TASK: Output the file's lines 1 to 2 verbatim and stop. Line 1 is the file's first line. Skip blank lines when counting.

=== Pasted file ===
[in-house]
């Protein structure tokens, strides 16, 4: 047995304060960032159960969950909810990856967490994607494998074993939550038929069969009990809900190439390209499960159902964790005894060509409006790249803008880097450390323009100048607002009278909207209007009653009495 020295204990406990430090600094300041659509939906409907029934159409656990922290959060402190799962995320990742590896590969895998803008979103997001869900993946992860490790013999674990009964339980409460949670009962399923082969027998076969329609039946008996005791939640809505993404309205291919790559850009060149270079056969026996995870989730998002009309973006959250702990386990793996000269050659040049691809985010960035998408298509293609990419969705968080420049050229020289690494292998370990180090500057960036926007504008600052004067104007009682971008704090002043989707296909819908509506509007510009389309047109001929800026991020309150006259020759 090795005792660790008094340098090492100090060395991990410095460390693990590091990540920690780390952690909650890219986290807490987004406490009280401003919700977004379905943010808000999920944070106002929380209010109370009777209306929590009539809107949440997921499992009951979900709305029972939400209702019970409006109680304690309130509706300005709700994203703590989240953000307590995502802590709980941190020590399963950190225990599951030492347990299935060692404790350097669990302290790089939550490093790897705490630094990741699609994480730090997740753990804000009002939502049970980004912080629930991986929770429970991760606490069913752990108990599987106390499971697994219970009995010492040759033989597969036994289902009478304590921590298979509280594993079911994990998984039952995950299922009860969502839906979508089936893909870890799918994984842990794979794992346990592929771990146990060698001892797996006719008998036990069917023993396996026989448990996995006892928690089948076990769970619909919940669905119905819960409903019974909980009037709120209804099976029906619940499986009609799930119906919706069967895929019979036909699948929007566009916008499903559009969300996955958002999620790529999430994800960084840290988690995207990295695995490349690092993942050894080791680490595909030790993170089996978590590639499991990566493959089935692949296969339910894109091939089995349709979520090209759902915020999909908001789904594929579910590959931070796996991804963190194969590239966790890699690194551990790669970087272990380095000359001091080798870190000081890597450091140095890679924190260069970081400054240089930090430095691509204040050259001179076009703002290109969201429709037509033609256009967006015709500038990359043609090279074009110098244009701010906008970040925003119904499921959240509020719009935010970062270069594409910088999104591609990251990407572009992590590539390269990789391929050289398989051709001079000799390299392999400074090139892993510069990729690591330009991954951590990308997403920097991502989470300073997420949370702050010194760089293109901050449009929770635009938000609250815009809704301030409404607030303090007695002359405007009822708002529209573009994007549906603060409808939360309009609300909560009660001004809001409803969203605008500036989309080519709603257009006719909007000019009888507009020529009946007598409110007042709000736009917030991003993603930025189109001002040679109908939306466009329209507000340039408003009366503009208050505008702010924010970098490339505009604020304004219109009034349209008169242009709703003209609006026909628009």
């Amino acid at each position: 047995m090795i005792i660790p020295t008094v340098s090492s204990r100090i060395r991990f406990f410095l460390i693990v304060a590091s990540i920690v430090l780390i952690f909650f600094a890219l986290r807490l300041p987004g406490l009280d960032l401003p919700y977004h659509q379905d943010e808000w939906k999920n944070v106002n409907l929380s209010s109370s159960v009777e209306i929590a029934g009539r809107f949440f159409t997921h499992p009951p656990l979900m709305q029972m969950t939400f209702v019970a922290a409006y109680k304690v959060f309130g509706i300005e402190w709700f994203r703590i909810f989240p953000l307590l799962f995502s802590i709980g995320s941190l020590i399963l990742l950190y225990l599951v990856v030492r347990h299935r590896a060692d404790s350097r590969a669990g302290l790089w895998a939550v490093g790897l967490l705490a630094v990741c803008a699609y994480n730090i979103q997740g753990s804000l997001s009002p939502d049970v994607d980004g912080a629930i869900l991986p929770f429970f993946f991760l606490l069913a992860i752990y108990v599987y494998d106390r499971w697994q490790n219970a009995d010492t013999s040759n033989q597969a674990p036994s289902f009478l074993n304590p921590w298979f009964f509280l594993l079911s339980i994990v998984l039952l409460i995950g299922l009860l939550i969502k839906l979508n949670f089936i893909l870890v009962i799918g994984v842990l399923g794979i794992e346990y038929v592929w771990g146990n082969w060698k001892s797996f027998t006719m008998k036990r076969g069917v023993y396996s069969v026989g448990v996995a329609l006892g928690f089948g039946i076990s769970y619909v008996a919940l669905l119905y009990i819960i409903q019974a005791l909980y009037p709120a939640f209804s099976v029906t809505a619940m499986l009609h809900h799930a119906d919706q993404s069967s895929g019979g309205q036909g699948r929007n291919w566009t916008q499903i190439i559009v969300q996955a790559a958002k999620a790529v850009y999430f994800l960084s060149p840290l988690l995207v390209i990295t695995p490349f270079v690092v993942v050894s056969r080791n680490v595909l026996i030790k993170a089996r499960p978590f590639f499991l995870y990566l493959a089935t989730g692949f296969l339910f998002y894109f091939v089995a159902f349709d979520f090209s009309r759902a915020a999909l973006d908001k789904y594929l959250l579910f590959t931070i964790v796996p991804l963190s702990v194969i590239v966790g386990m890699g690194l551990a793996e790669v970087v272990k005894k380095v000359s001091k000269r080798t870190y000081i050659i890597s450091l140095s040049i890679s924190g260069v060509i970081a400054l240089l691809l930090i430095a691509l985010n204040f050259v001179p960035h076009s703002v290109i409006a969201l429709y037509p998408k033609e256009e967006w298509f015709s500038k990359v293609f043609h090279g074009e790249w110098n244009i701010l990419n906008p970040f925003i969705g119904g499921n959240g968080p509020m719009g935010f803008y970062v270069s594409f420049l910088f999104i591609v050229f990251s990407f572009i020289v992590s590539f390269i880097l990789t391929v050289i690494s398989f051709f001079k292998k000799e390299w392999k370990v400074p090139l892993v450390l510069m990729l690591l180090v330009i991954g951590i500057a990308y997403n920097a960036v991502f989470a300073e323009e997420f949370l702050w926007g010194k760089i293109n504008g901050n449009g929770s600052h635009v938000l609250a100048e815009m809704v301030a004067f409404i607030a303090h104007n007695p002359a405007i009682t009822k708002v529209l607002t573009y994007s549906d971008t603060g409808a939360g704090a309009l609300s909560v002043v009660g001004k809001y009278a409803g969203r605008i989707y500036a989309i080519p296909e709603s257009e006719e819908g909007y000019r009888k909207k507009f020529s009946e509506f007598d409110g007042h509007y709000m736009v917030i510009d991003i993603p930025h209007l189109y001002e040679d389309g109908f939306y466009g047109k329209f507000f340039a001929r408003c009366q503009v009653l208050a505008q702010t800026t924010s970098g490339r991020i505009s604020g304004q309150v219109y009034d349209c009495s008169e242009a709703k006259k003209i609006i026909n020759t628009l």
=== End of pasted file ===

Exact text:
[in-house]
């Protein structure tokens, strides 16, 4: 047995304060960032159960969950909810990856967490994607494998074993939550038929069969009990809900190439390209499960159902964790005894060509409006790249803008880097450390323009100048607002009278909207209007009653009495 020295204990406990430090600094300041659509939906409907029934159409656990922290959060402190799962995320990742590896590969895998803008979103997001869900993946992860490790013999674990009964339980409460949670009962399923082969027998076969329609039946008996005791939640809505993404309205291919790559850009060149270079056969026996995870989730998002009309973006959250702990386990793996000269050659040049691809985010960035998408298509293609990419969705968080420049050229020289690494292998370990180090500057960036926007504008600052004067104007009682971008704090002043989707296909819908509506509007510009389309047109001929800026991020309150006259020759 090795005792660790008094340098090492100090060395991990410095460390693990590091990540920690780390952690909650890219986290807490987004406490009280401003919700977004379905943010808000999920944070106002929380209010109370009777209306929590009539809107949440997921499992009951979900709305029972939400209702019970409006109680304690309130509706300005709700994203703590989240953000307590995502802590709980941190020590399963950190225990599951030492347990299935060692404790350097669990302290790089939550490093790897705490630094990741699609994480730090997740753990804000009002939502049970980004912080629930991986929770429970991760606490069913752990108990599987106390499971697994219970009995010492040759033989597969036994289902009478304590921590298979509280594993079911994990998984039952995950299922009860969502839906979508089936893909870890799918994984842990794979794992346990592929771990146990060698001892797996006719008998036990069917023993396996026989448990996995006892928690089948076990769970619909919940669905119905819960409903019974909980009037709120209804099976029906619940499986009609799930119906919706069967895929019979036909699948929007566009916008499903559009969300996955958002999620790529999430994800960084840290988690995207990295695995490349690092993942050894080791680490595909030790993170089996978590590639499991990566493959089935692949296969339910894109091939089995349709979520090209759902915020999909908001789904594929579910590959931070796996991804963190194969590239966790890699690194551990790669970087272990380095000359001091080798870190000081890597450091140095890679924190260069970081400054240089930090430095691509204040050259001179076009703002290109969201429709037509033609256009967006015709500038990359043609090279074009110098244009701010906008970040925003119904499921959240509020719009935010970062270069594409910088999104591609990251990407572009992590590539390269990789391929050289398989051709001079000799390299392999400074090139892993510069990729690591330009991954951590990308997403920097991502989470300073997420949370702050010194760089293109901050449009929770635009938000609250815009809704301030409404607030303090007695002359405007009822708002529209573009994007549906603060409808939360309009609300909560009660001004809001409803969203605008500036989309080519709603257009006719909007000019009888507009020529009946007598409110007042709000736009917030991003993603930025189109001002040679109908939306466009329209507000340039408003009366503009208050505008702010924010970098490339505009604020304004219109009034349209008169242009709703003209609006026909628009």